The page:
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Toronto Star owner Torstar to be sold, taken private in $52- million deal

TORONTO — Five families that built and grew media conglomerate Torstar Corp. have agreed to hand the newspapers they presided over for roughly 70 years to a Canadian investment firm that plans to take the company private.

TORONTO — Five families that built and grew media conglomerate Torstar Corp. have agreed to hand the newspapers they presided over for roughly 70 years to a Canadian investment firm that plans to take the company private.

The owner of the Toronto Star and other community newspapers revealed Tuesday evening that it reached a $52-million acquisition deal with NordStar Capital LP, a firm run by businessmen Paul Rivett and Jordan Bitove.

Bitove said he had been watching Torstar for some time before getting Rivett involved and approaching the company and its board chair John Honderich with a deal.

"I think what he saw in Paul and I were two young guys who were prepared to roll up their sleeves and put their shoulder to the wheel," Bitove, who delivered newspapers as a child, said in an interview after the deal was announced.

The pair said they have no current plans to shutter papers or lay off staff and that they are committed to upholding the Atkinson principles, a set of ethics Torstar has long used to guide its coverage. Torstar owns the Toronto Star, Hamilton Spectator, Waterloo Region Record, St. Catharines Standard, three other dailies and some 70 weeklies.

The NordStar offer is 63 cents per share for all of Torstar's outstanding Class A shares and Class B non-voting shares.

Torstar's shares closed at 40 cents at the end of trading Tuesday, but the company says the 63 cents per share it agreed to represents a nearly 67 per cent premium on the 20-day volume-weighted average trading price of the Class B non-voting shares.

The deal takes control of the company away from five families — the Atkinsons, Hindmarshs, Campbells, Thalls and Honderichs.

The five stepped in to run the Star after founder Joseph Atkinson died in 1948, leaving the paper to a charitable foundation to be run by trustees.

The Star's website says a retroactive change in Ontario law barred such a foundation from owning more than ten per cent of any profit-making business, so the trustees were given court permission to buy the paper in 1958, after promising to uphold its long-standing traditions.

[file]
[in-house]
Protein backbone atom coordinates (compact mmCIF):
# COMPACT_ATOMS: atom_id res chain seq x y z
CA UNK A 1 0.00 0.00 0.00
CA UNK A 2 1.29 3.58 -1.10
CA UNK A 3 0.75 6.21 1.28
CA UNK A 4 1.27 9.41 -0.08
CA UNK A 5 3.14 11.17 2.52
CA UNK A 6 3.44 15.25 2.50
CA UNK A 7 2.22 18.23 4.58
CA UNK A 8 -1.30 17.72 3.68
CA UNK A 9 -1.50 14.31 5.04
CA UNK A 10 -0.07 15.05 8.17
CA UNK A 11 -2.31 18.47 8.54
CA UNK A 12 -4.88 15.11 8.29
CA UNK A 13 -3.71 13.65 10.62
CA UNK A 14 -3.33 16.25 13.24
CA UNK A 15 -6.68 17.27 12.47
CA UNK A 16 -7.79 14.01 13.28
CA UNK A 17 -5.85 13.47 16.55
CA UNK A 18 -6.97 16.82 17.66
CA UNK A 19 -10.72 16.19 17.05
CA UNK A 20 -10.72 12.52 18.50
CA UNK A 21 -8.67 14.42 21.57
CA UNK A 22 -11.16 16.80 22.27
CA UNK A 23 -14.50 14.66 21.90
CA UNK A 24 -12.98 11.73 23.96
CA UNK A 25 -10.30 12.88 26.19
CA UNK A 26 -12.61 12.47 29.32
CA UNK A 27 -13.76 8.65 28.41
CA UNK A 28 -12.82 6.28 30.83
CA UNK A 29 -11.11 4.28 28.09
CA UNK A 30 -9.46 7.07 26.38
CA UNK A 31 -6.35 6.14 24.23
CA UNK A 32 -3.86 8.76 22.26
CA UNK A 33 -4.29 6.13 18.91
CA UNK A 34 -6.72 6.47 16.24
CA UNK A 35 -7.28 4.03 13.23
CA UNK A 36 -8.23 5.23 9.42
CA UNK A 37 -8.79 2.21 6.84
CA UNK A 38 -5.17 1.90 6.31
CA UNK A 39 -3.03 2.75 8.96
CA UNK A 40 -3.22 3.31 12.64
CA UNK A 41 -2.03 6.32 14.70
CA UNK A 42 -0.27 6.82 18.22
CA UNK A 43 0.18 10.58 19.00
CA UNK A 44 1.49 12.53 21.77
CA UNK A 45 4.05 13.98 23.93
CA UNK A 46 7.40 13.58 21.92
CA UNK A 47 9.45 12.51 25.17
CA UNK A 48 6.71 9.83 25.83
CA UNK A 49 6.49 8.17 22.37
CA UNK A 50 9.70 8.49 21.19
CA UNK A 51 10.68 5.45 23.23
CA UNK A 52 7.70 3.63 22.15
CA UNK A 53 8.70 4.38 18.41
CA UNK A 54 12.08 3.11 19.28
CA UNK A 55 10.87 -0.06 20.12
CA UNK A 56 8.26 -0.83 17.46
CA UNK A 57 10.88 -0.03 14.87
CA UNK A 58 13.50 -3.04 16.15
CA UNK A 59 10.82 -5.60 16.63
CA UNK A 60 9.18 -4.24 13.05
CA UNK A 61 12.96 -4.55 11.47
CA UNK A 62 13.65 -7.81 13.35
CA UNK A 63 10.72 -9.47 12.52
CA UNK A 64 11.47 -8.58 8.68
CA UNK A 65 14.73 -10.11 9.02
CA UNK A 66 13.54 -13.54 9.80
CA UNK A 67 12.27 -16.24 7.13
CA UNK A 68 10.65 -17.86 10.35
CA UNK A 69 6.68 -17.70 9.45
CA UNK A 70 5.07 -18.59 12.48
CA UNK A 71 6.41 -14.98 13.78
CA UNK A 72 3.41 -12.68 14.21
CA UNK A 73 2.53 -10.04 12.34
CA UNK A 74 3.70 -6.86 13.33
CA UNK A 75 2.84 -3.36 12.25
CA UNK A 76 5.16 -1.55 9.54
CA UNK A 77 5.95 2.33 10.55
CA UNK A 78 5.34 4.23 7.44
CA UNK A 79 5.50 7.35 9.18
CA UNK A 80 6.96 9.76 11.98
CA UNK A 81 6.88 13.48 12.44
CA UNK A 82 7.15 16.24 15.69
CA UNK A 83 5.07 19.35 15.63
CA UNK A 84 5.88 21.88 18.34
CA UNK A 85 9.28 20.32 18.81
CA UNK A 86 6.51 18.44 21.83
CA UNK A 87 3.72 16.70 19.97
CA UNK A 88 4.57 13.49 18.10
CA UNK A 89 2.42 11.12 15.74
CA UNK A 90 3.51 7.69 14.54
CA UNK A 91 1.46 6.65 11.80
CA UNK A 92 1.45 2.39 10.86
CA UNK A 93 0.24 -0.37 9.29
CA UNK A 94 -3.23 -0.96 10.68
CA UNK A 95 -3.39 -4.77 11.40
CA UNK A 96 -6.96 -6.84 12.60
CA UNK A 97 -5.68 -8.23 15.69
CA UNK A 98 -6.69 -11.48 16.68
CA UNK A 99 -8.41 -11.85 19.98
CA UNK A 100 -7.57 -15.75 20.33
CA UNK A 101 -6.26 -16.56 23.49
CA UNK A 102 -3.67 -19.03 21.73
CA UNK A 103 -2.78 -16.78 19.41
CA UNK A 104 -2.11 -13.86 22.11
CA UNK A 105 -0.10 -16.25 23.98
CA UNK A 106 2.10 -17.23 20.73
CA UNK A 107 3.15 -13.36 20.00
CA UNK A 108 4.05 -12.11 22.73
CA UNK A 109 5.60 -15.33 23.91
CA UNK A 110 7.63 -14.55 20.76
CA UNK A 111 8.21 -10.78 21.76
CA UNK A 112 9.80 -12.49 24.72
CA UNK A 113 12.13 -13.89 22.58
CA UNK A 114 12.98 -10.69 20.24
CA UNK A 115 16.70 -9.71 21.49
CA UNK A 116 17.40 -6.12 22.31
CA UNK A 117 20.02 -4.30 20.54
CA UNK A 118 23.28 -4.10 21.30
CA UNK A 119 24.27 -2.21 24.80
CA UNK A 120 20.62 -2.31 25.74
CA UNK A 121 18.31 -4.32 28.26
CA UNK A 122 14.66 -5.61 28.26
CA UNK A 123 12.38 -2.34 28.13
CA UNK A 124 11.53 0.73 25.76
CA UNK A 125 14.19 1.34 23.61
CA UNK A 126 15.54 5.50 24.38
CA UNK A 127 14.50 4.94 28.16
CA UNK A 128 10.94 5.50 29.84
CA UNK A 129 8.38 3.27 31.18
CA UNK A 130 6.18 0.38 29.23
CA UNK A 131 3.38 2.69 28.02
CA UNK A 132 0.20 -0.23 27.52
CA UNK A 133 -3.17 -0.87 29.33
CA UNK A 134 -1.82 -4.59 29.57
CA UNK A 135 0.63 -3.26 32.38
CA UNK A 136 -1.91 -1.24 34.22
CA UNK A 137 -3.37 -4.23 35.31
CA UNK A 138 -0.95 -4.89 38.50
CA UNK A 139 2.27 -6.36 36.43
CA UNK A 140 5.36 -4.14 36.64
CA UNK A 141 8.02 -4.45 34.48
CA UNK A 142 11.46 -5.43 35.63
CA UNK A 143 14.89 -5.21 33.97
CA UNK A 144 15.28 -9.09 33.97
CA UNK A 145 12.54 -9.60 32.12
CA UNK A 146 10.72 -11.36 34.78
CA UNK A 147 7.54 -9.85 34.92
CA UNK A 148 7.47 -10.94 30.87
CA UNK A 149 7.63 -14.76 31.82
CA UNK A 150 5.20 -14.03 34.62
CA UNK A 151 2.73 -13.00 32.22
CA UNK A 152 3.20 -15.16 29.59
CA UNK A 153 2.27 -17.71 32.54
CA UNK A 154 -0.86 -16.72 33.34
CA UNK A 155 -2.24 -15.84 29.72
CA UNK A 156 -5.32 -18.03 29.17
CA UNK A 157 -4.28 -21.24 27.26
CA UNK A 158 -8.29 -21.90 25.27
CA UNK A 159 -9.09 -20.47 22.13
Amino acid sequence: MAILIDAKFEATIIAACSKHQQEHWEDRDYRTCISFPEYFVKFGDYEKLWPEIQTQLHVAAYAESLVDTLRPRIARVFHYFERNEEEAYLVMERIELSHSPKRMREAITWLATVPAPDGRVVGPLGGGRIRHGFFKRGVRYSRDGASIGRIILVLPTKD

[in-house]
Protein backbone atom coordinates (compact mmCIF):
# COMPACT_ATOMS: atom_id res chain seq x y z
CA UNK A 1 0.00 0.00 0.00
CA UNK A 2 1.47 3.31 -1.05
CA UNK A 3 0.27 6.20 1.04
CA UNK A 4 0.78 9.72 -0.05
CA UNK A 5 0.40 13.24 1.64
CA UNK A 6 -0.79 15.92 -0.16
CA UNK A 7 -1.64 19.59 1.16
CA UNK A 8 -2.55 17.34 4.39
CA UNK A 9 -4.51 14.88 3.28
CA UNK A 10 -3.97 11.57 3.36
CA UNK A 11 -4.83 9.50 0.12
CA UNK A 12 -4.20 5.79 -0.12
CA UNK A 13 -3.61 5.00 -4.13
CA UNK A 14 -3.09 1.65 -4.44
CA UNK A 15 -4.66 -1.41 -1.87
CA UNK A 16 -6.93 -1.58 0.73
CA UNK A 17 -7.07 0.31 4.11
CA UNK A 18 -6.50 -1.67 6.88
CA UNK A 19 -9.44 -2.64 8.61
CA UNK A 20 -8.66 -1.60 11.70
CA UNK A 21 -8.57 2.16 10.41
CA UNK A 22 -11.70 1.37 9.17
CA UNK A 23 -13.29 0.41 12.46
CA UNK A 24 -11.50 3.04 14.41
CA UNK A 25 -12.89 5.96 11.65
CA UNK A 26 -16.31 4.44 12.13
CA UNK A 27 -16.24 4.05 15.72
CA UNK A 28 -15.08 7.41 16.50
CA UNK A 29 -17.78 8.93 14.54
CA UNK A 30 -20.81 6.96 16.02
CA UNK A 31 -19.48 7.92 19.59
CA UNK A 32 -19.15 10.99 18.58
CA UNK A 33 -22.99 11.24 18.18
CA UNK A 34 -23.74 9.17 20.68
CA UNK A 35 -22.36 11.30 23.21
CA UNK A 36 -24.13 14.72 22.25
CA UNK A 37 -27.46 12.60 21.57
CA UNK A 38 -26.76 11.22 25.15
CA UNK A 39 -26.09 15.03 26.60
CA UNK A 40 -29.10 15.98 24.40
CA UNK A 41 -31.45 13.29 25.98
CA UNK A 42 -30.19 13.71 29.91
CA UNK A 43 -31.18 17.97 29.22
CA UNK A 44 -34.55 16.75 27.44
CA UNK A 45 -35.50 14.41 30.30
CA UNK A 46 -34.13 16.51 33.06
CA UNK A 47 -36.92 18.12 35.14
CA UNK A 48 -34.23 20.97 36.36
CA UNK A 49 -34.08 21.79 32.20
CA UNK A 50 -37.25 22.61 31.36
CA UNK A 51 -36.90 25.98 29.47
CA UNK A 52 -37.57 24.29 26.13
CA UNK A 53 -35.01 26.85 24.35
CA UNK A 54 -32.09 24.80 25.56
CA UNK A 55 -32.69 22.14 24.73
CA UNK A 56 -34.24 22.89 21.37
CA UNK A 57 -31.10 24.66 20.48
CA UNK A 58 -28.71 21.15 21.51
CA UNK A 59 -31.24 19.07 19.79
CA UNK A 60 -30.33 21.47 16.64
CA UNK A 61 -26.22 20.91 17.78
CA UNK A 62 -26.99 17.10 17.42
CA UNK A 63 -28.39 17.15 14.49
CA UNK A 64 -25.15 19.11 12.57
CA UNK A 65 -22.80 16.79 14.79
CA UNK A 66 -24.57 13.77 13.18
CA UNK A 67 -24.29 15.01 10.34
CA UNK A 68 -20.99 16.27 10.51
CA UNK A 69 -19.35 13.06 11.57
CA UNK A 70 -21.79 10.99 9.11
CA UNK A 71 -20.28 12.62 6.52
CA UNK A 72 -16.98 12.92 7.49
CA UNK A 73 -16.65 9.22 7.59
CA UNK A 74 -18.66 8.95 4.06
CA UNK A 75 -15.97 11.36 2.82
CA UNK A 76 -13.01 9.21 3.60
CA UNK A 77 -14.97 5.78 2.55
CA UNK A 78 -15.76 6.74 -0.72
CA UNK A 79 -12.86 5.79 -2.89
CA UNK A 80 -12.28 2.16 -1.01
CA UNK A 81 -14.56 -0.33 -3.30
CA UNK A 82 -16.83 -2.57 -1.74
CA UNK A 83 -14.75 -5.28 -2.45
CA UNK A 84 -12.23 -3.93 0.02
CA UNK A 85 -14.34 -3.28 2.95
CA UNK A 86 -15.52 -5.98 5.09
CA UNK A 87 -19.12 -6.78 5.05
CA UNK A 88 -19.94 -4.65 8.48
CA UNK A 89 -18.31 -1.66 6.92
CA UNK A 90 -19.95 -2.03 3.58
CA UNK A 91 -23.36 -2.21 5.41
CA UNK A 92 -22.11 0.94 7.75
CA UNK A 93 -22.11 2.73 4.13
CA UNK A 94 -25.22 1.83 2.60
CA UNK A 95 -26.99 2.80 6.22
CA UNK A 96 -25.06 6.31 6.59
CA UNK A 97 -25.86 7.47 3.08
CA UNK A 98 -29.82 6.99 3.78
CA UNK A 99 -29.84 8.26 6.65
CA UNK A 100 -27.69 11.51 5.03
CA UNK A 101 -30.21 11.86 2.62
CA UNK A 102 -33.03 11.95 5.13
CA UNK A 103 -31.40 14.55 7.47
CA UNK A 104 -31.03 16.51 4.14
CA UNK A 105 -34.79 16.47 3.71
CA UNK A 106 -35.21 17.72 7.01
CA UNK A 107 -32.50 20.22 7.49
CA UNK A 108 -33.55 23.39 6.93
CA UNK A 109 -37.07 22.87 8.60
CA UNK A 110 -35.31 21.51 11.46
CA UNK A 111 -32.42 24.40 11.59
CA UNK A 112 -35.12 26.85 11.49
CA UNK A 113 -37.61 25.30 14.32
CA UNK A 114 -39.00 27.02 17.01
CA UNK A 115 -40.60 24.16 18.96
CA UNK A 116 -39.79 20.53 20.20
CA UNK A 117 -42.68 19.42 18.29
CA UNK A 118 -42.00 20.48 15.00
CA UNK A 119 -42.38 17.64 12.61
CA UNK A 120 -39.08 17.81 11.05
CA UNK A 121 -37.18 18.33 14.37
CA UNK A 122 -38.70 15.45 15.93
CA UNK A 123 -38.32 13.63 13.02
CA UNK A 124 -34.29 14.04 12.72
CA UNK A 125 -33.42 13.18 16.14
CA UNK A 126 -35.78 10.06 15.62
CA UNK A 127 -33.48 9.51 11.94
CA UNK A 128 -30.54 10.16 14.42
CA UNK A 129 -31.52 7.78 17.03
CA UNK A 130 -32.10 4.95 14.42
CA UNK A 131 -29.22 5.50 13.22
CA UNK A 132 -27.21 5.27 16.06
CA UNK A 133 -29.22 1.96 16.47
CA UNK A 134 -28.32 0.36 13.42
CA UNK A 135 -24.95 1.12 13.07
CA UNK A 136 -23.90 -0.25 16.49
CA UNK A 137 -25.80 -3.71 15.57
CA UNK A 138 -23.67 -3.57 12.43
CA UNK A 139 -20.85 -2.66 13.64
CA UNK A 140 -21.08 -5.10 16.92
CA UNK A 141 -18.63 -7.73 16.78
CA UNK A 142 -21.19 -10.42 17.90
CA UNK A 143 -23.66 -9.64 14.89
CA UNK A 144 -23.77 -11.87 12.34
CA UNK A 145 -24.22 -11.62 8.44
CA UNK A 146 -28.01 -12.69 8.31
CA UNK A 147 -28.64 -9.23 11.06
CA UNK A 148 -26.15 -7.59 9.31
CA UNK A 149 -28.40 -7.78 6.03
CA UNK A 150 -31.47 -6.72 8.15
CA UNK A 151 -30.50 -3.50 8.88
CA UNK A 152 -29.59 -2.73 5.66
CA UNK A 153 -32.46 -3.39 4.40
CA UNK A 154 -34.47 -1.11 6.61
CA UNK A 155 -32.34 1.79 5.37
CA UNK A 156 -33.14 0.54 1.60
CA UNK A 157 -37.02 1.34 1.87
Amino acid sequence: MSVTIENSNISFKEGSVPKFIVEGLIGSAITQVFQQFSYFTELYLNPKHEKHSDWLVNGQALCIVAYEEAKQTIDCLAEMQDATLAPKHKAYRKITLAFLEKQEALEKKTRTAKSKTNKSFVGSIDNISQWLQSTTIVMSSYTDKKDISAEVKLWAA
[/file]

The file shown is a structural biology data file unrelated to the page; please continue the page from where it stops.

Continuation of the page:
The site says the deal was worth $25,555,000 — the highest price paid to that date for a newspaper property.

John Honderich, a former publisher of the paper, said in a letter posted Tuesday that it was a difficult decision, but the families have "come to realize that for Torstar to succeed now, it requires new ownership with both resources and determination" because the business model for newspapers has come under "immense pressure."

"In this new digital era, with Facebook and Google taking the lion’s share of all digital advertising, media outlets have been going under across North America. The COVID-19 crisis has made the situation even worse," he said.

"Torstar is far from immune from these pressures. We have tried to innovate and adopt new strategies to succeed in this new world. But quite frankly, it has been an uphill struggle."

Three weeks ago, the company reported a $23.5-million loss for the first three months of 2020 as revenue dropped 20 per cent from the same time last year — with advertising further declining and the distribution of paper flyers drying up due to physical distancing precautions.

Torstar chief executive John Boynton told shareholders on May 6 that public interest in the COVID-19 health crisis and the concurrent economic slowdown resulted in "a significant increase in digital traffic to our sites, beginning in March and continuing into the second quarter.''

Unfortunately for Torstar, he said, the increased traffic has not driven digital advertising revenues because some marketers blocked the placement of ads on any sites that mentioned COVID-19, due to brand image concerns.

Rivett and Bitove know they are in for a challenge.

"Everybody knows that traditional media is struggling. We see lots of get involved in assisting the current management to make things better," said Rivett, who recently retired from Torstar's largest independent shareholder Fairfax Financial Holdings Ltd. Bitove was part of the group that founded the Toronto Raptors basketball team.

Going private, Rivett added, will offer better conditions for the days ahead.

"It's tough when you're trying to fix a business, but doing it in a public spotlight with quarter-to-quarter reporting and quarter-to quarter-expectations ... it's just tough to do that in the public realm, so to take it private takes a lot of that pressure off management."

Torstar's share price has suffered from the company's inability to generate enough revenue or cost savings to pay quarterly dividends, which were suspended last year. The suspension pushed the publicly traded B shares to what was then the lowest level since at least the late 1990s — 53 cents.

The company has faced several rounds of layoffs, most recently 85 lost jobs announced in April, and has closed many community papers over the last few years as it has tried to transition to digital products.

It launched a $20-million tablet-based news product called Star Touch in 2015, but low readership saw the project later scrapped.

Torstar holds an investment in The Canadian Press as part of a joint agreement with subsidiaries of the Globe and Mail and Montreal's La Presse.


Tara Deschamps, The Canadian Press

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